By Stephen Young
By Stephen Young
By Stephen Young
By Jim Schutze
By Rachel Watts
By Lauren Drewes Daniels
Overheard at last week's HP Byron Nelson Classic: Jesus effin' Christ, didja see those?
In other words, screw Tiger Woods.
You, I and the tipsy woman with the low-cut top, high-rise bottom and oscillating morals know the truth:
As long as it has The Pavilion, The Nelson doesn't need Tiger. Or Sergio Garcia. Or Padraig Harrington. Or, let's be honest, golf.
While the dorky male patrons in the polyester slacks, uncomfortably formal shirts and ridiculous metal spikes whine about golf's biggest names skipping our stop on the PGA Tour, The Pavilion continues to make The Nelson golf's highest-grossing charity tournament by expanding its phenomenon as the metroplex's largest outdoor meat market.
Most golf tournaments are about birdies. This one is all about chicks.
"None," says 30-year-old Uptown resident Kyleigh Cope when I asked her at The Pavilion last Friday afternoon how much golf she would watch at The Nelson. "Golf? No, this is a big party. I buy tickets every year, but not for golf. It's just a fun place to be. Look around!"
Oh my God, did you give him your number?
Ironically, Byron Nelson—one of the most pristine and principled characters in the history of Dallas sports—initially cringed at the thought of allowing his tournament to sell alcohol, much less host a decadent sideshow just off the No. 1 fairway. Nonetheless, for years, booze and boobs have fueled The Nelson. But now, after Byron passed away and the greens died and the field deteriorated into all the pizzazz of a Saturday morning foursome at Tenison, it's as if the golfers themselves are anonymous extras, left to meander in the background of a raunchy, R-rated flick.
Last weekend's leader board included almost-famous champion Rory Sabbatini and a gaggle of nowhere-near-familiar nobodies named John Mallinger, D.A. Points, Dustin Johnson and James Nitties. (I said Nitties, not...) This from a tournament whose legacy boasts such recent unheralded champions as Ted Purdy and Brett Wetterich.
"My husband's out watching somebody or another play golf," says Cheryl Montague, 42. "I let him have his fun, and I get to have mine in here. We look around. We talk. Do a little drinking. It's all fun. All harmless fun."
Gently elbowed by a female friend giving her that raised-eyebrow, pursed-lip look of "Shut up and come here, stat," Cheryl adds a fleeting punctuator.
"Well, most of it's harmless."
Sadly, the tournament at Las Colinas' Four Seasons Resort and Club—despite recently topping $100 million raised for The Salesmanship Club of Dallas—has shriveled into a warm-up act for this week's bulked-up field at the Colonial in Fort Worth. The event may not be relevant in the global golf world, but in the local social scene, it's a perfect, intoxicating mix of exhibitionists, voyeurs and margaritas.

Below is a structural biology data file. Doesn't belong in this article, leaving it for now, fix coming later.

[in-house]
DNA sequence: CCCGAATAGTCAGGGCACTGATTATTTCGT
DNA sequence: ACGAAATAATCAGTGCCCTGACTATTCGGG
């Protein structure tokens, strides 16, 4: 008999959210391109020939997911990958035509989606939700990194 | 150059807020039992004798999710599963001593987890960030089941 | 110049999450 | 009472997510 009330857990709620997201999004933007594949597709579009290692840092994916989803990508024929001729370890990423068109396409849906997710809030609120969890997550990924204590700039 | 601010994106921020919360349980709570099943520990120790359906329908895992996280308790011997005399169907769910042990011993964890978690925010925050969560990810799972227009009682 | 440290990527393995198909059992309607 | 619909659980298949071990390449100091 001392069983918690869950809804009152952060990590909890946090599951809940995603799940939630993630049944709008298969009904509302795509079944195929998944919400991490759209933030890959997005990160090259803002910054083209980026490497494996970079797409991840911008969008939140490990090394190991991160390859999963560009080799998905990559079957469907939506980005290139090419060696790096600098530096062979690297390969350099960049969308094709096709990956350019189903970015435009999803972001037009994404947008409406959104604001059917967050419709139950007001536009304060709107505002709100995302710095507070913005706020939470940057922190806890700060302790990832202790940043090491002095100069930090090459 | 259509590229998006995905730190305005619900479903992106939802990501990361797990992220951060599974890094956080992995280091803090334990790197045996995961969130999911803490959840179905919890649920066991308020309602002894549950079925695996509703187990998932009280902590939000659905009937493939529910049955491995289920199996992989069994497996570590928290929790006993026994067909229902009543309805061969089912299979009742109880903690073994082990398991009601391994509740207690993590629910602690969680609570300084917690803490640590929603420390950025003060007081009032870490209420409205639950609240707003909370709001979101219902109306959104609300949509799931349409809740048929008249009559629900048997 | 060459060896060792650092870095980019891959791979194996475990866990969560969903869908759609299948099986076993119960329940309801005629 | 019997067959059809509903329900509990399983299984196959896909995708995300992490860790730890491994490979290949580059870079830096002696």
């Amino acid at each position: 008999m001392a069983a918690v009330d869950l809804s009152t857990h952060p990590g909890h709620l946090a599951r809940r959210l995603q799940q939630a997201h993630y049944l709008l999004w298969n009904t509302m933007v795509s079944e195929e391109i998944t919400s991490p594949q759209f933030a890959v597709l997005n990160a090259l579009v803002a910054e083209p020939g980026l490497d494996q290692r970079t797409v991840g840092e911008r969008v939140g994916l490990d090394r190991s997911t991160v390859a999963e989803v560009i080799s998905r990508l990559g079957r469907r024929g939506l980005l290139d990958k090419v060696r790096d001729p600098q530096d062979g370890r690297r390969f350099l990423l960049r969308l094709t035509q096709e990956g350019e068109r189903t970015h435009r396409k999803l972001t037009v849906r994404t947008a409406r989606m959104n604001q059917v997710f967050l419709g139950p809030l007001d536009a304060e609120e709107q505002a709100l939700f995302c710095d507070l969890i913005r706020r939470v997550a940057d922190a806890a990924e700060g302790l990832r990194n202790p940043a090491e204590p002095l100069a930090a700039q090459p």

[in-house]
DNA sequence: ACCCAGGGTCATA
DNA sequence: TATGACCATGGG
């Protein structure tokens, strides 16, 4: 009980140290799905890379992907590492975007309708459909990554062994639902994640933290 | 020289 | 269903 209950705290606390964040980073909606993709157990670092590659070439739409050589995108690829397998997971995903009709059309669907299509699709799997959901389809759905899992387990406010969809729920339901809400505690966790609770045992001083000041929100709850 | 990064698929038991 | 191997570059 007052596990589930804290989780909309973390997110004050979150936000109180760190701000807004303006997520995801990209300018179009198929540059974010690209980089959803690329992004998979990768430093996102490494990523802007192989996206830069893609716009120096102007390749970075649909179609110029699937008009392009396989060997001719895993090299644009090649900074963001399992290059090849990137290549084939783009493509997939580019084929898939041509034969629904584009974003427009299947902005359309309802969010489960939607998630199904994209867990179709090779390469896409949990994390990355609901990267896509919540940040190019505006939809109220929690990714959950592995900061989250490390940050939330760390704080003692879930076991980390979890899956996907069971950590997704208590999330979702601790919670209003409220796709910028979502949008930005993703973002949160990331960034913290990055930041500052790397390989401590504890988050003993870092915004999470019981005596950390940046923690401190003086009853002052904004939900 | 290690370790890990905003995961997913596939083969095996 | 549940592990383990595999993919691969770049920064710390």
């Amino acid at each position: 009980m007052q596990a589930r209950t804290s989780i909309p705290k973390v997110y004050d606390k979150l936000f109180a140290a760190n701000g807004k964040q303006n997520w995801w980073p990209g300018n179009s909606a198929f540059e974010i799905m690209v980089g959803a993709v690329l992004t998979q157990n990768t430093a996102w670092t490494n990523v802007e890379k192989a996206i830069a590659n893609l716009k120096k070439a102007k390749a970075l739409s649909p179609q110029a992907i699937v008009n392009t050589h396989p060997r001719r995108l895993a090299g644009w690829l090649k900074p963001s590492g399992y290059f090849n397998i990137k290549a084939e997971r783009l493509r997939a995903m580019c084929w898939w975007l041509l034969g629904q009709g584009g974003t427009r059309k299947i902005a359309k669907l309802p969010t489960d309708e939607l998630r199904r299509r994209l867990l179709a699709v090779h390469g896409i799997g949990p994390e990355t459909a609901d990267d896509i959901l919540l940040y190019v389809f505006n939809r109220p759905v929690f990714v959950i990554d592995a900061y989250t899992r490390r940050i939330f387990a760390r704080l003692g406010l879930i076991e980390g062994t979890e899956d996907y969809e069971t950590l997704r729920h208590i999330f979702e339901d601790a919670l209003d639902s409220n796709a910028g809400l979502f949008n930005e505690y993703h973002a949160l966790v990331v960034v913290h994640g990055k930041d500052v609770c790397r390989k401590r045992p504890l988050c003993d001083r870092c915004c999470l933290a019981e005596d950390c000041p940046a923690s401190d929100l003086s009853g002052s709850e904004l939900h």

The Nelson was broadcast on CBS. The Pavilion would kill on Skinamax.
You're on Ashley Madison? What's that?
On this sun-drenched, 85-degree day, The Pavilion has officially made the transition from sneak preview to main attraction. Once a diversion, it's now the destination. Born as a modest white tent covering a couple of the club's tennis courts, it's matured into a giant structure along the lines of the Cowboys' recently collapsed practice facility.
Open to anyone with a ticket to the tournament, The Pavilion these days has numerous bars cleverly named "This Bar" and "That Bar" and "Your Bar," its own stage and "Pavilion After Dark" concert series, and a 75-foot video screen displaying "Live at the Pavilion" feed taken by roving cameramen.
The film crew seeks out extroverts, hands them a grease board and allows them their 15 seconds of fame.
One girl smiles, preens and pouts as she seductively displays her message to the thousands watching:
"I'm Melody Hudson! Single and Ready to Mingle!"
Betcha 16 coupons she didn't buy another drink the rest of the day.
Dude, grow a mustache. I'll grow a beard. They can't turn us both down.
The thing is, at The Pavilion ogling and flirting are not only accepted, they're expected. It's perfectly perverse, this intersection of boys wanting to look at girls wanting to be looked at.
"Well, duh, I didn't come here to be ignored, did I?" says Veronica, a slender brunette wrapped in a gauzy orange dress so tight you'd swear it was body paint. "The men know what's going on here, and so do the women. That's the fun of it. It's a big game."
Around 4 p.m. The Pavilion's main entrance organically morphs into a faux red carpet. The men line up to gawk. The women waltz in to be gawked at.
One small problem. Nothing funnier than a girl trying to be sexy in 6-inch eff-me heels only to realize she must navigate a red carpet that isn't actually a red carpet but more so a gravel, uneven, half-assed path. If I had a drink for every girl who stumbled, I'd...oh, who am I kidding? I did have a drink for every girl who stumbled.
Nipple! And panties!! Oh man she is wast-ed.
Over there a girl gently—no, make that forcefully—massages her breasts and, just like that, is handed a frozen margarita. In walks a woman on crutches, her leg in one of those very serious halo casts to protect a spiral fracture suffered in a motorcycle accident. There are girls in everything from modest, stuffy sweater sets (in case November makes a surprise appearance?), to white short shorts (all seemingly creeping for a place to hide), to skimpy, flimsy tube tops (their owners a hiccup away from public nudity).